b = 10.2616 (9) Åθ = 3.4–27.5°
c = 11.9768 (11) ŵ = 0.10 mm1
β = 96.165 (3)°T = 298 K
V = 465.44 (7) Å3Block, colorless
Z = 20.20 × 0.20 × 0.20 mm
Data collection top
Bruker APEXII CCD
diffractometer
875 reflections with I > 2σ(I)
Radiation source: fine-focus sealed tubeRint = 0.029
φ and ω scansθmax = 27.5°, θmin = 3.4°
Absorption correction: multi-scan
(SADABS; Sheldrick, 1996)
h = 34
Tmin = 0.669, Tmax = 0.746k = 1313
4210 measured reflectionsl = 1515
1057 independent reflections
Refinement top
Refinement on F2Primary atom site location: structure-invariant direct methods
Least-squares matrix: fullHydrogen site location: inferred from neighbouring sites
R[F2 > 2σ(F2)] = 0.043H-atom parameters constrained
wR(F2) = 0.114 w = 1/[σ2(Fo2) + (0.0567P)2 + 0.1337P]
where P = (Fo2 + 2Fc2)/3
S = 1.03(Δ/σ)max = 0.001
1057 reflectionsΔρmax = 0.23 e Å3
73 parametersΔρmin = 0.17 e Å3
0 restraints
Special details top

Geometry. All esds (except the esd in the dihedral angle between two l.s. planes) are estimated using the full covariance matrix. The cell esds are taken into account individually in the estimation of esds in distances, angles and torsion angles; correlations between esds in cell parameters are only used when they are defined by crystal symmetry. An approximate (isotropic) treatment of cell esds is used for estimating esds involving l.s. planes.

Fractional atomic coordinates and isotropic or equivalent isotropic displacement parameters (Å2) top
xyzUiso*/Ueq
N10.8017 (3)0.48118 (10)0.21842 (9)0.0307 (3)
N20.7691 (4)0.58859 (12)0.28330 (10)0.0451 (4)
N30.6288 (4)0.40718 (13)0.37506 (11)0.0459 (4)
C10.6654 (5)0.53760 (15)0.37491 (13)0.0467 (4)
H10.6200160.5885630.4359470.056*
C20.7160 (4)0.37557 (14)0.27543 (12)0.0417 (4)
H20.7180640.2908250.2479920.050*
C30.9038 (3)0.49129 (12)0.10767 (11)0.0282 (3)
C40.8869 (4)0.61044 (13)0.05306 (11)0.0331 (3)
H40.8110190.6842280.0886420.040*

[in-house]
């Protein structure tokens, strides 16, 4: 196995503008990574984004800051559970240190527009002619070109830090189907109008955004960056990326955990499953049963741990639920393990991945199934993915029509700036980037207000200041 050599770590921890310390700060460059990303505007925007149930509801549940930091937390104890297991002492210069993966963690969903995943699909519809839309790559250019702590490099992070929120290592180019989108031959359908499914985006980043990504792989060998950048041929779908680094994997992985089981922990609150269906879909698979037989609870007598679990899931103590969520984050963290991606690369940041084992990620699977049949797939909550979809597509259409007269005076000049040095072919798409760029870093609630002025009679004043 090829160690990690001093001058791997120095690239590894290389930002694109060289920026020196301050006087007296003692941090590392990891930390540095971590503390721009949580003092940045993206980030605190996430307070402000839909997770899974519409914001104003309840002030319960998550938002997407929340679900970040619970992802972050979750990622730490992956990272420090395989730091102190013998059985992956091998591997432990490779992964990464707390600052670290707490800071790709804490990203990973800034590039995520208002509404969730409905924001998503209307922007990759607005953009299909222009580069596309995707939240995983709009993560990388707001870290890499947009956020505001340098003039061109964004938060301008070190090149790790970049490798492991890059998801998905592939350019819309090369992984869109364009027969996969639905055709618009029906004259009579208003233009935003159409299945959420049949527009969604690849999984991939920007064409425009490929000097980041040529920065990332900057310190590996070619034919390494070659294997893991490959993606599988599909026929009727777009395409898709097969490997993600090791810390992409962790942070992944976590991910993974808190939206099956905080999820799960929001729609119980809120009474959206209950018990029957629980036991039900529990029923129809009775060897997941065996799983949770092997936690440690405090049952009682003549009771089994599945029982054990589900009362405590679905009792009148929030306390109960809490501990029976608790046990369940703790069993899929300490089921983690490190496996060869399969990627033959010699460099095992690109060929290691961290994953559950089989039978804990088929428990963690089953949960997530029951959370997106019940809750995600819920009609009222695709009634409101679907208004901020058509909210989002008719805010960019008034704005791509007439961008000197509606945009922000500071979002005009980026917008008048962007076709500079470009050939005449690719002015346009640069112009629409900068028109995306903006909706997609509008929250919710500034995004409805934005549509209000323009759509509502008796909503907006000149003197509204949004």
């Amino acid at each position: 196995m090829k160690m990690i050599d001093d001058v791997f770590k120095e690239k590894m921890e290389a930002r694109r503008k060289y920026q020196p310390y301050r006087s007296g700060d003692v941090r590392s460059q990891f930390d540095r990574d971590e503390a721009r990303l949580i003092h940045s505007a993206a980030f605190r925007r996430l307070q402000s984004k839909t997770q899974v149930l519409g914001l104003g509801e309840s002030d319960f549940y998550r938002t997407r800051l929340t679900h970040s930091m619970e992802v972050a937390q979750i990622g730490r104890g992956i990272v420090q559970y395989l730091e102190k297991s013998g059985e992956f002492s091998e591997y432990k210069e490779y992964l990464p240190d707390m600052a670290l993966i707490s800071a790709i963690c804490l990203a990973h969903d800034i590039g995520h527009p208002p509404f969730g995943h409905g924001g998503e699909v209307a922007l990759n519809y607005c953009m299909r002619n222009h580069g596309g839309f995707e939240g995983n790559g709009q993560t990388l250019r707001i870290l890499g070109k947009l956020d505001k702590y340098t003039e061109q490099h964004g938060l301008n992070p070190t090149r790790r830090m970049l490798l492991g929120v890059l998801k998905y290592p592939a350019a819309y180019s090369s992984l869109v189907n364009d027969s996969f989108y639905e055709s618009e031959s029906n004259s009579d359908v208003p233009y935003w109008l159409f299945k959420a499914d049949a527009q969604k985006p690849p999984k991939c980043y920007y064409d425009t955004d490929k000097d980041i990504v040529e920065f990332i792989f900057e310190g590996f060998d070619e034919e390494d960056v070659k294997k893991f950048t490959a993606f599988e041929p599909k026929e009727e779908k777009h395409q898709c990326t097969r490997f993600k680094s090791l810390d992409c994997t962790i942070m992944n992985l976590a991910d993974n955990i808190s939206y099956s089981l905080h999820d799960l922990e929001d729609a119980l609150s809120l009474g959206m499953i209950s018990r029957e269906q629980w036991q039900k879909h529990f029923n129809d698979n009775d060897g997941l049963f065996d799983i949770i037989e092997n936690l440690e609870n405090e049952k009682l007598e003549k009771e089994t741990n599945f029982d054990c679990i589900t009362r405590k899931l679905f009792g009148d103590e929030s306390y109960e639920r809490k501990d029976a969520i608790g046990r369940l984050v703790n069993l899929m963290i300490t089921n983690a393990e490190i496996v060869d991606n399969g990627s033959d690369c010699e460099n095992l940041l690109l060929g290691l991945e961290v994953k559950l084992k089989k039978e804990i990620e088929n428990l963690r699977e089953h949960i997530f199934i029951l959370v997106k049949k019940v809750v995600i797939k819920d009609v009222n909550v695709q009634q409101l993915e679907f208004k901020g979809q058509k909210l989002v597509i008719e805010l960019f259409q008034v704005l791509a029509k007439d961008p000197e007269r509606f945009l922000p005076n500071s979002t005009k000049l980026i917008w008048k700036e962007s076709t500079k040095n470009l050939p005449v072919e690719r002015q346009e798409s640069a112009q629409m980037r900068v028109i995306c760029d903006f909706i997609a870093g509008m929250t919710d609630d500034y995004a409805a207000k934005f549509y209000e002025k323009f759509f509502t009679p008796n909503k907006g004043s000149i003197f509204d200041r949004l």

C51.0163 (4)0.38103 (13)0.05481 (11)0.0341 (4)
H51.0267220.3012760.0918930.041*
Atomic displacement parameters (Å2) top
U11U22U33U12U13U23
N10.0397 (7)0.0278 (6)0.0257 (6)0.0006 (5)0.0082 (5)0.0003 (4)
N20.0729 (9)0.0319 (7)0.0343 (7)0.0005 (6)0.0228 (6)0.0043 (5)
N30.0651 (9)0.0412 (7)0.0346 (7)0.0032 (6)0.0199 (6)0.0029 (5)
C10.0691 (11)0.0401 (8)0.0344 (8)0.0005 (7)0.0224 (7)0.0017 (6)
C20.0623 (10)0.0307 (7)0.0342 (7)0.0038 (7)0.0153 (7)0.0024 (6)
C30.0309 (7)0.0302 (7)0.0239 (6)0.0018 (5)0.0045 (5)0.0004 (5)
C40.0439 (8)0.0260 (7)0.0306 (7)0.0025 (5)0.0099 (6)0.0025 (5)
C50.0471 (8)0.0261 (6)0.0301 (7)0.0035 (6)0.0095 (6)0.0039 (5)
Geometric parameters (Å, º) top
N1—C21.3397 (17)C2—H20.9300
N1—N21.3620 (15)C3—C41.3848 (18)
N1—C31.4255 (16)C3—C51.3867 (18)
N2—C11.3141 (19)C4—C5i1.3839 (17)
N3—C21.3133 (18)C4—H40.9300
N3—C11.346 (2)C5—H50.9300
C1—H10.9300
C2—N1—N2108.77 (11)N1—C2—H2124.4
C2—N1—C3129.70 (11)C4—C3—C5120.38 (12)
N2—N1—C3121.51 (10)C4—C3—N1120.02 (11)
C1—N2—N1102.01 (12)C5—C3—N1119.60 (11)
C2—N3—C1102.01 (12)C5i—C4—C3119.55 (12)
N2—C1—N3115.95 (13)C5i—C4—H4120.2
N2—C1—H1122.0C3—C4—H4120.2
N3—C1—H1122.0C4i—C5—C3120.07 (12)
N3—C2—N1111.26 (13)C4i—C5—H5120.0
N3—C2—H2124.4C3—C5—H5120.0
C2—N1—N2—C10.02 (17)N2—N1—C3—C416.2 (2)
C3—N1—N2—C1178.56 (13)C2—N1—C3—C517.3 (2)
N1—N2—C1—N30.1 (2)N2—N1—C3—C5164.48 (13)
C2—N3—C1—N20.2 (2)C5—C3—C4—C5i0.1 (2)
C1—N3—C2—N10.19 (19)N1—C3—C4—C5i179.45 (12)
N2—N1—C2—N30.14 (19)C4—C3—C5—C4i0.1 (2)
C3—N1—C2—N3178.52 (13)N1—C3—C5—C4i179.46 (13)
C2—N1—C3—C4162.05 (15)
Symmetry code: (i) x+2, y+1, z.
Hydrogen-bond geometry (Å, º) top
D—H···AD—HH···AD···AD—H···A
C1—H1···N3ii0.932.553.3563 (19)146
C5—H5···N2iii0.932.713.6184 (18)165
Symmetry codes: (ii) x+1, y+1, z+1; (iii) x+2, y1/2, z+1/2.
 

Funding information

Funding for this research was provided by: National Natural Science Foundation of China (award No. 21571118).

References

First citationBruker (2000). APEX2 and SAINT. Bruker AXS Inc., Madison, Wisconsin, USA.  Google Scholar
First citationKaur, R., Dwivedi, A. R., Kumar, B. & Kumar, V. (2016). Anticancer Agents Med. Chem. 16, 465–489.  CrossRef CAS PubMed Google Scholar
First citationKeri, R. S., Patil, S. A., Budagumpi, S. & Nagaraja, B. M. (2015). Chem. Biol. Drug Des. 86, 410–423.  CrossRef CAS PubMed Google Scholar
First citationLu, L. P. & Zhu, M. L. (2014). Antioxid. Redox Signal. 20, 2210–2224.  CrossRef CAS PubMed Google Scholar
First citationSheldrick, G. M. (1996). SADABS. University of Göttingen, Germany.  Google Scholar
First citationSheldrick, G. M. (2008). Acta Cryst. A64, 112–122.  Web of Science CrossRef CAS IUCr Journals Google Scholar
First citationSheldrick, G. M. (2015). Acta Cryst. C71, 3–8.  Web of Science CrossRef IUCr Journals Google Scholar

This is an open-access article distributed under the terms of the Creative Commons Attribution (CC-BY) Licence, which permits unrestricted use, distribution, and reproduction in any medium, provided the original authors and source are cited.